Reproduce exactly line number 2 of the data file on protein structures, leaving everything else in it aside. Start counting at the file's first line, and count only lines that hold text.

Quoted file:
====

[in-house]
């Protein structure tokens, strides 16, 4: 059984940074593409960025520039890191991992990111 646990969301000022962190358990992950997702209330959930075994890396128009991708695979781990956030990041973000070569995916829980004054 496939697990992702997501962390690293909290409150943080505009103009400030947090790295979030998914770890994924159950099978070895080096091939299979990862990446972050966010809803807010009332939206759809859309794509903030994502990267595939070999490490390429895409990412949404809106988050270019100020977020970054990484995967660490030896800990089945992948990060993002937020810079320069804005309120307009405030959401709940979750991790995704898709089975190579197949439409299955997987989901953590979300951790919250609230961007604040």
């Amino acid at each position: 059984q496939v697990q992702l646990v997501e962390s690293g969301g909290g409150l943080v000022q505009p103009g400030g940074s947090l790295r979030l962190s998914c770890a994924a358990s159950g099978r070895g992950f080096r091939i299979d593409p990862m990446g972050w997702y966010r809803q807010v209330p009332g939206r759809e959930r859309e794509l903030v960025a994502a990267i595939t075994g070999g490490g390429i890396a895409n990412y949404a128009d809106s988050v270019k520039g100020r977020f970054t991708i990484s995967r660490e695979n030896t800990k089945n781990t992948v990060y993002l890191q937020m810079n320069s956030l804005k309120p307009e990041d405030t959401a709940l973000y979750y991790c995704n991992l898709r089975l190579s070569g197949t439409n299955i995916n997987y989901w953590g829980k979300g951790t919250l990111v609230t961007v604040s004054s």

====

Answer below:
């Protein structure tokens, strides 16, 4: 059984940074593409960025520039890191991992990111 646990969301000022962190358990992950997702209330959930075994890396128009991708695979781990956030990041973000070569995916829980004054 496939697990992702997501962390690293909290409150943080505009103009400030947090790295979030998914770890994924159950099978070895080096091939299979990862990446972050966010809803807010009332939206759809859309794509903030994502990267595939070999490490390429895409990412949404809106988050270019100020977020970054990484995967660490030896800990089945992948990060993002937020810079320069804005309120307009405030959401709940979750991790995704898709089975190579197949439409299955997987989901953590979300951790919250609230961007604040």